“She’s quite a nice looking lady,” complimented the gentleman who was sitting on my left. 

“I know. She was the prettiest lady I’ve ever met…” I admitted.

“Who is she?” the gentleman asked.

“Just the woman of my life,” I answered.

“Heh, she looks just like you,” he chuckled, “I bet any fella would be lucky to have her!” He was so right. Why the hell on earth did I ever decide to cut all relations with her? I wonder if she ever found another boy like me to keep her company, even if I hated the thought of her getting along with some other bloke. She always told me I was her treasure. Maybe after all I said, that title now belonged to someone else…

By the time I arrived in Toronto, the few bands of clouds had gathered together to cover the city’s skyline. I took a cab to head towards the Etobicoke General Hospital. Toronto has changed so much in the last twenty years. I haven’t set foot in it after moving out of Kelly’s house. But many of the landmarks were still present. Every park I passed by was home to where we walked together with our dog Banjo. Every restaurant was home to where we went out to eat every Sunday night. Every mural was one to at least one of our graffiti. Yeah, she’d let me do these kinds of activities and even help me improve my “drawings.” She was an art teacher, after all.

I stopped by a flower shop and bought a bouquet of oriental lilies. She always loved oriental lilies. It was her type favourite flower. I slowly approached the entrance of the hospital and broke out in cold sweat. I was breathing so fast. It felt like a dream. I would’ve never believed it was the day I would finally be back together with Kelly. I was lighted-headed when I approached the reception desk.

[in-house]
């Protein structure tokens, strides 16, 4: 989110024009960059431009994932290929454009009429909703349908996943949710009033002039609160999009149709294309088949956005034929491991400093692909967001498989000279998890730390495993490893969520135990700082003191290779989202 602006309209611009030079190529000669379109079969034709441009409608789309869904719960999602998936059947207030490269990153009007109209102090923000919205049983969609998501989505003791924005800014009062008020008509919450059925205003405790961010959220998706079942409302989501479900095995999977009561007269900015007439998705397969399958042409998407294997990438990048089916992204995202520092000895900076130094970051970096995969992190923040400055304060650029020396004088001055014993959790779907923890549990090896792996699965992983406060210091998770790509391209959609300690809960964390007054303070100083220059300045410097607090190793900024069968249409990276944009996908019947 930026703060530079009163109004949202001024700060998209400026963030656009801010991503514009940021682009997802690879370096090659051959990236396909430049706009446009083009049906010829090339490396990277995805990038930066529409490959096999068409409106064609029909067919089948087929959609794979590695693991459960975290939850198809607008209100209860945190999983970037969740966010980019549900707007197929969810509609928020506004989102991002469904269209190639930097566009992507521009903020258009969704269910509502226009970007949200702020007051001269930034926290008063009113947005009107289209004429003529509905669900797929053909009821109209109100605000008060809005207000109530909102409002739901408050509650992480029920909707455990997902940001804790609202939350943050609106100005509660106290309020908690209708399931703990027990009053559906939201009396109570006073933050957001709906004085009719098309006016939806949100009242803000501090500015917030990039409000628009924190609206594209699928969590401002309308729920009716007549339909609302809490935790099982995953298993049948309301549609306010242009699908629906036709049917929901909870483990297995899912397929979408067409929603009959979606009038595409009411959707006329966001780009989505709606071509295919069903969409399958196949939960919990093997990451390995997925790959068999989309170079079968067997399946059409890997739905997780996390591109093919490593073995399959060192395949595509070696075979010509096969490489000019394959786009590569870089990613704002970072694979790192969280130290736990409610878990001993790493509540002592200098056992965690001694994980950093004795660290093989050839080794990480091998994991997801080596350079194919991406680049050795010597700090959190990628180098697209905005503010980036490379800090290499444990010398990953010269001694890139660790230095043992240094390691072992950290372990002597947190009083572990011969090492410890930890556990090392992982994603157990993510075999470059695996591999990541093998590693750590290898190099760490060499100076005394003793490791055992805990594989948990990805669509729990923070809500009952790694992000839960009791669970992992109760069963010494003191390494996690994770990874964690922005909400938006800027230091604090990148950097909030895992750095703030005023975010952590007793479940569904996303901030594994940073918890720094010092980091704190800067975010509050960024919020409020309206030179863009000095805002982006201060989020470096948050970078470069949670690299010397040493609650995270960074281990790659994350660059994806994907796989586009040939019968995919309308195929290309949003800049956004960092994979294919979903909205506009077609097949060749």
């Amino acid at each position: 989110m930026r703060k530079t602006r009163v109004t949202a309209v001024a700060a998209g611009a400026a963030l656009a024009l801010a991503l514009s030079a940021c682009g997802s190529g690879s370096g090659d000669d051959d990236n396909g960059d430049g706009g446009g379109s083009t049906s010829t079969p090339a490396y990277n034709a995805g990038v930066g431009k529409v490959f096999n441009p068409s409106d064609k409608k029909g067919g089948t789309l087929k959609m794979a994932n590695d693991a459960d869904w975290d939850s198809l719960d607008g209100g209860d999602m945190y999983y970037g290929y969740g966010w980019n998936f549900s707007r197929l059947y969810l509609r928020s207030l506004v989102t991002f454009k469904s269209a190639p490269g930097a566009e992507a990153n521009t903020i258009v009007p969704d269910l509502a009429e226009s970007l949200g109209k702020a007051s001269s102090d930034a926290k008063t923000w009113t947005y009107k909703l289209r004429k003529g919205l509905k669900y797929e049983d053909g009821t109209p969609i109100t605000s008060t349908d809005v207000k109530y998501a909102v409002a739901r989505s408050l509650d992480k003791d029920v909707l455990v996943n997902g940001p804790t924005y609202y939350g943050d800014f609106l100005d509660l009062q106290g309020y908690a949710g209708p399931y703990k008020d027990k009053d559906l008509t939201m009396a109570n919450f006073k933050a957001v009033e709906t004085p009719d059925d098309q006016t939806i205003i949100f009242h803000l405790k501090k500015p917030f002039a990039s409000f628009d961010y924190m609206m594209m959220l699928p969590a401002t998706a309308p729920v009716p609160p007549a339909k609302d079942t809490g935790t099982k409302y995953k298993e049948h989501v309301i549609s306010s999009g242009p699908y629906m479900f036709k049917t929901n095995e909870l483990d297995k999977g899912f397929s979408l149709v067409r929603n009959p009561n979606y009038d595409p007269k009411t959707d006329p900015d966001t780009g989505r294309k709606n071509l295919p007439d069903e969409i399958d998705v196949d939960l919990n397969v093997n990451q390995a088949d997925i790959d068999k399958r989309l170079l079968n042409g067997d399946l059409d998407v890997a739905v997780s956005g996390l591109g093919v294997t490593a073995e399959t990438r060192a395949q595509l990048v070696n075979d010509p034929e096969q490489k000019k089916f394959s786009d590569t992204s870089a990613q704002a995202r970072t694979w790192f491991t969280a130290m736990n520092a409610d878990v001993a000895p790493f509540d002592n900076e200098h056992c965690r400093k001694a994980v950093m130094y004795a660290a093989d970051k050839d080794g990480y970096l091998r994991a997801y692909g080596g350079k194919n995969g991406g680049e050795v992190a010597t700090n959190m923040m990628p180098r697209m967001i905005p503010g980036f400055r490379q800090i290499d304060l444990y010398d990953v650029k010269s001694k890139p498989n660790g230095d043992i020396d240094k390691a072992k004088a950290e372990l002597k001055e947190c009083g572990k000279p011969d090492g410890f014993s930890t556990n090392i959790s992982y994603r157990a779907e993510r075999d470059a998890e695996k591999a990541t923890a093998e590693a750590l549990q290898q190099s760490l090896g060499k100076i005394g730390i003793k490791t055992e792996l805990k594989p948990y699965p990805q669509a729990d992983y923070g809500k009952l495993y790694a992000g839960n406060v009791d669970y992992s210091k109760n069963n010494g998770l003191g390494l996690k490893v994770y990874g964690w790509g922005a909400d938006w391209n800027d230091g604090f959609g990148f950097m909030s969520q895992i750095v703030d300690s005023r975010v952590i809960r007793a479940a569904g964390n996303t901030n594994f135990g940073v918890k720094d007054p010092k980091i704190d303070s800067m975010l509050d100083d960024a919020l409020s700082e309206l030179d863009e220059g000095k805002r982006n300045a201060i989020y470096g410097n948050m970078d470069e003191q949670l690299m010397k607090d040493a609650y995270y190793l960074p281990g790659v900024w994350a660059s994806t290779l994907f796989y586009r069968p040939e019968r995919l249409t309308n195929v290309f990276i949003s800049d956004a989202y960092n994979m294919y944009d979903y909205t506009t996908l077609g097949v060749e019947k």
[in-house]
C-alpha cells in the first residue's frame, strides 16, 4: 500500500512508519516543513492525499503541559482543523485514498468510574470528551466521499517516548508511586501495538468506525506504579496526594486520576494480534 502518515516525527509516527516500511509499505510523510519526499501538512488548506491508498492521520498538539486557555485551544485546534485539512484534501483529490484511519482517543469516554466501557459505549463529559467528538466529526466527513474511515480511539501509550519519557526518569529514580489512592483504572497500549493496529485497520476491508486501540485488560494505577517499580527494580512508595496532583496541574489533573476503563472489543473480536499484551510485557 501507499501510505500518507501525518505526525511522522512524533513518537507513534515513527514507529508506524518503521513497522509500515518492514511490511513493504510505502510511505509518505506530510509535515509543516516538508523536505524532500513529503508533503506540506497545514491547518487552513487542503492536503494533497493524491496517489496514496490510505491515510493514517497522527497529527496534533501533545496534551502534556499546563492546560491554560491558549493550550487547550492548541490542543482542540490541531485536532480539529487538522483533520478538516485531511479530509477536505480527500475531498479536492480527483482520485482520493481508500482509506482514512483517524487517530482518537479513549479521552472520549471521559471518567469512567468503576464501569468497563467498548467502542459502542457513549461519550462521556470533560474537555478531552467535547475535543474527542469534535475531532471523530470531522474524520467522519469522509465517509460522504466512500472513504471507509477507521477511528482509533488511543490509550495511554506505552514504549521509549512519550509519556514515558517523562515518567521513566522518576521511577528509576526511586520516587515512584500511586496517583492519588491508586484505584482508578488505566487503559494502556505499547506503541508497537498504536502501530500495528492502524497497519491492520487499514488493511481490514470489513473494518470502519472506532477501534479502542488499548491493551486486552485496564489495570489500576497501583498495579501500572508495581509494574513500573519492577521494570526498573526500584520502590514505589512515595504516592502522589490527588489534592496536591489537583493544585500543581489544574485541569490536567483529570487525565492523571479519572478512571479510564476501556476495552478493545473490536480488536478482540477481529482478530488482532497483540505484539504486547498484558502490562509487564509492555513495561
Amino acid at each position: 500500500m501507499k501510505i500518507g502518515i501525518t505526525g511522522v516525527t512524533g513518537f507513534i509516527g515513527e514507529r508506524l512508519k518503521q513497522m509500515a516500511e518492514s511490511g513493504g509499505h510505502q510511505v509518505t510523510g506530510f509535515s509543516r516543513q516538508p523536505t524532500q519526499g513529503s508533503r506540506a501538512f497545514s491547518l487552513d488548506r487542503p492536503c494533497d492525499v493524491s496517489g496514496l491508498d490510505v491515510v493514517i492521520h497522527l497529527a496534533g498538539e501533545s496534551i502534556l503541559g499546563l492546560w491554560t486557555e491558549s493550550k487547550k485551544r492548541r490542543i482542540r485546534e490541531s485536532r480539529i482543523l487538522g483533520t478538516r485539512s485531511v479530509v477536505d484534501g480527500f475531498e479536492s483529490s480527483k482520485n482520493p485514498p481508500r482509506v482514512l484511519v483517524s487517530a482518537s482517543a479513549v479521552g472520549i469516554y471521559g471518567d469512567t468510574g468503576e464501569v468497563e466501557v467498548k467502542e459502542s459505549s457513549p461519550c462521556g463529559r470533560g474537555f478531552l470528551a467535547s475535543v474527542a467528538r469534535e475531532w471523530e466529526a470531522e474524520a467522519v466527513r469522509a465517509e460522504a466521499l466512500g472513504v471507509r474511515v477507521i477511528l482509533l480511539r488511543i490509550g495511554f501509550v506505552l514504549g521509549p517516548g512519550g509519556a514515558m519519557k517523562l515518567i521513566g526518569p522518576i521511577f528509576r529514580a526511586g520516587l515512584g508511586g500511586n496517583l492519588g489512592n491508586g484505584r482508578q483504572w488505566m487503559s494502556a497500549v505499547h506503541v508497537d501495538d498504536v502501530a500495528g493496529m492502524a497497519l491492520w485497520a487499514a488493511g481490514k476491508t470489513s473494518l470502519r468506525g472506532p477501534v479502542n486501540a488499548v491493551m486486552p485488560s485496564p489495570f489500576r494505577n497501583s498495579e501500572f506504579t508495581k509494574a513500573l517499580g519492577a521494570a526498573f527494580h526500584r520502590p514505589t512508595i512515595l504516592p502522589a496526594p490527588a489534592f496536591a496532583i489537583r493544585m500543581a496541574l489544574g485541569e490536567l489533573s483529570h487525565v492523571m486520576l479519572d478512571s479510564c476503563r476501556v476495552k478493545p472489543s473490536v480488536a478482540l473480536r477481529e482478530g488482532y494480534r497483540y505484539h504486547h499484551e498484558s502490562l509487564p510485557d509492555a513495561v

“Hi, my… m- my name is… uh, Martin Davidson… I- I’m… I’m here to s- see… K- Kelly… Elliott, please,” I stuttered. I’ve felt this nervous, excited and scared at the same time. I was carrying my briefcase on my right, and I had the bouquet in my left hand.

“Just one second, please,” the nurse responded. As she searched for her name on the computer, I grabbed the bouquet with my right arm just so I can wipe the sweat off my forehead above my glasses. After a few moments, the nurse left her chair and went out back into the little staff room. A few minutes later, the nurse came back with a doctor. He was a very tall and young fellow. He couldn’t be more than thirty-five years old. They exchanged a few words for a few seconds, all the while looking and pointing at me. I was starting to get confused. The doctor soon came to the front desk.

“Sir, I understand you are here to see Mrs. Kelly Elliott?” the doctor asked.

“Yes. I was told she was admitted here for a heart attack. What seems to be the problem?” I asked back impatiently.

“Sir, I’m afraid to be the bearer of bad news; Mrs. Elliott passed away last night.” 

And just like that, my entire world shattered like glass. I had just learned my mother had passed away.

By Jacques Wang